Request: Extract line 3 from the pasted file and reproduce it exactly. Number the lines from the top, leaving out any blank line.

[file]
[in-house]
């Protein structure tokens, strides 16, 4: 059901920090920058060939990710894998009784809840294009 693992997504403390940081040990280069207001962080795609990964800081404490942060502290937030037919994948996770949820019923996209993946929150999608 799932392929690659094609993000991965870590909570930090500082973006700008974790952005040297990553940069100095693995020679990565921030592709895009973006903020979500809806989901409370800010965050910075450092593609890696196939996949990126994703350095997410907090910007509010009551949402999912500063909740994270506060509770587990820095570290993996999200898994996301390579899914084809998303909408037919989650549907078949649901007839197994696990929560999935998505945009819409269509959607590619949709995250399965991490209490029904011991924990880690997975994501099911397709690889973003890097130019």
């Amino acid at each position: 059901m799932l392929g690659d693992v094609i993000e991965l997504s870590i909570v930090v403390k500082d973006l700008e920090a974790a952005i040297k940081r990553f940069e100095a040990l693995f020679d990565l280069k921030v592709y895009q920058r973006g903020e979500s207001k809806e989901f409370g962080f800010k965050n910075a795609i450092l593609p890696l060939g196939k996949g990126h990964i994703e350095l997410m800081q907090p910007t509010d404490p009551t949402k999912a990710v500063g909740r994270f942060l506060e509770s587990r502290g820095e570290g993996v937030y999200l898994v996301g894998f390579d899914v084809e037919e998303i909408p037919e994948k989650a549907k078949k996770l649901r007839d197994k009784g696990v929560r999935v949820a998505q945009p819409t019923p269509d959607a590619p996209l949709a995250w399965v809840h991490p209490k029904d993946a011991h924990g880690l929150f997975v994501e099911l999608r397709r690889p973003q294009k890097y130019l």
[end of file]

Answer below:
């Amino acid at each position: 059901m799932l392929g690659d693992v094609i993000e991965l997504s870590i909570v930090v403390k500082d973006l700008e920090a974790a952005i040297k940081r990553f940069e100095a040990l693995f020679d990565l280069k921030v592709y895009q920058r973006g903020e979500s207001k809806e989901f409370g962080f800010k965050n910075a795609i450092l593609p890696l060939g196939k996949g990126h990964i994703e350095l997410m800081q907090p910007t509010d404490p009551t949402k999912a990710v500063g909740r994270f942060l506060e509770s587990r502290g820095e570290g993996v937030y999200l898994v996301g894998f390579d899914v084809e037919e998303i909408p037919e994948k989650a549907k078949k996770l649901r007839d197994k009784g696990v929560r999935v949820a998505q945009p819409t019923p269509d959607a590619p996209l949709a995250w399965v809840h991490p209490k029904d993946a011991h924990g880690l929150f997975v994501e099911l999608r397709r690889p973003q294009k890097y130019l």